I listed the entrepreneurial mindset here because it the fundamental key to starting, building and growing a business. The state of your mindset will determine how far you will go in the entrepreneurial process of building a business. Choosing the best business to start begins with you answering the following personal questions:

  • What is your risk bearing capacity?
  • Are you prepared to face business challenges?
  • Are you prepared to handle business failures?
  • What’s you perception towards making mistakes in business and life?

These are the type of questions you need to ask yourself before even deciding what business to start. These questions will reveal your mental preparedness for the entrepreneurial journey at hand.

2. How much Capital do you have?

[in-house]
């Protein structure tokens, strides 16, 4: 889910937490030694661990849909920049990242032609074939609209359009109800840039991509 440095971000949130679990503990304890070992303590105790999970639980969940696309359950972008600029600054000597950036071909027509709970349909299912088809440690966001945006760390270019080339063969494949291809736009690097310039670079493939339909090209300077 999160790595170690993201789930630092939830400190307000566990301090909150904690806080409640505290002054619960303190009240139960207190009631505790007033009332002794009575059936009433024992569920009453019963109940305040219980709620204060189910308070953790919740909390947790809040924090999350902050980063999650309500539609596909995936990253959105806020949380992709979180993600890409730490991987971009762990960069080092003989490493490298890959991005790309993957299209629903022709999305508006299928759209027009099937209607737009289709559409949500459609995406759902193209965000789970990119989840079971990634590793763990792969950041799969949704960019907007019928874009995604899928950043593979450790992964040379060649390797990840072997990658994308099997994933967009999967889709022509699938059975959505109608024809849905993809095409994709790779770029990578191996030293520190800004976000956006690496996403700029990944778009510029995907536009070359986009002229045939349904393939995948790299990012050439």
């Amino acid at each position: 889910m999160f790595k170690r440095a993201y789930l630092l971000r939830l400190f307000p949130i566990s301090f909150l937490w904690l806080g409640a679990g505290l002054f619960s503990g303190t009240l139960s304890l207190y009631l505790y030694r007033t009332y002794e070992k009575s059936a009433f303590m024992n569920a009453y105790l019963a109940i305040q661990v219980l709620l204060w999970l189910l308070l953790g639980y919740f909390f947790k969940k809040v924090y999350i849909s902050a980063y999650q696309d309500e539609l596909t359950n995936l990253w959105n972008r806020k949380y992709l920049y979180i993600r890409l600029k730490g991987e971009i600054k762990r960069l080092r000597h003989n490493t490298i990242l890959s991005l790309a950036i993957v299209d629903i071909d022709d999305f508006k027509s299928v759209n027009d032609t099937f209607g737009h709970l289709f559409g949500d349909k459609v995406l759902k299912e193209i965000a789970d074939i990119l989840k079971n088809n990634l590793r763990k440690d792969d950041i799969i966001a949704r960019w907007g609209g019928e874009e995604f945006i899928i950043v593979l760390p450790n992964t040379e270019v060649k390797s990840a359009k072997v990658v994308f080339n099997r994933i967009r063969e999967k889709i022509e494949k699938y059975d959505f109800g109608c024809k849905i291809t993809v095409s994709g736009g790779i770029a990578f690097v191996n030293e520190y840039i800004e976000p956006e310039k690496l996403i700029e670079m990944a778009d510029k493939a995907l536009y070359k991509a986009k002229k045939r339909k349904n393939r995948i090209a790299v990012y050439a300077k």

The start-up capital you have access to, is another factor that will determine the best business for you to start. The best business opportunity for an entrepreneur with access to a $1,000 start-up capital will be quite different from that of an entrepreneur with a million dollars in start-up capital.

The best business to start for an entrepreneur with a $1,000 start-up capital may be an online niche store while the entrepreneur with the million dollar capital will feel that starting a gas distribution business or a manufacturing firm will be the best bet. So take note that your start-up capital is a predominant factor when deciding what business to start.

3. Who is on your Team?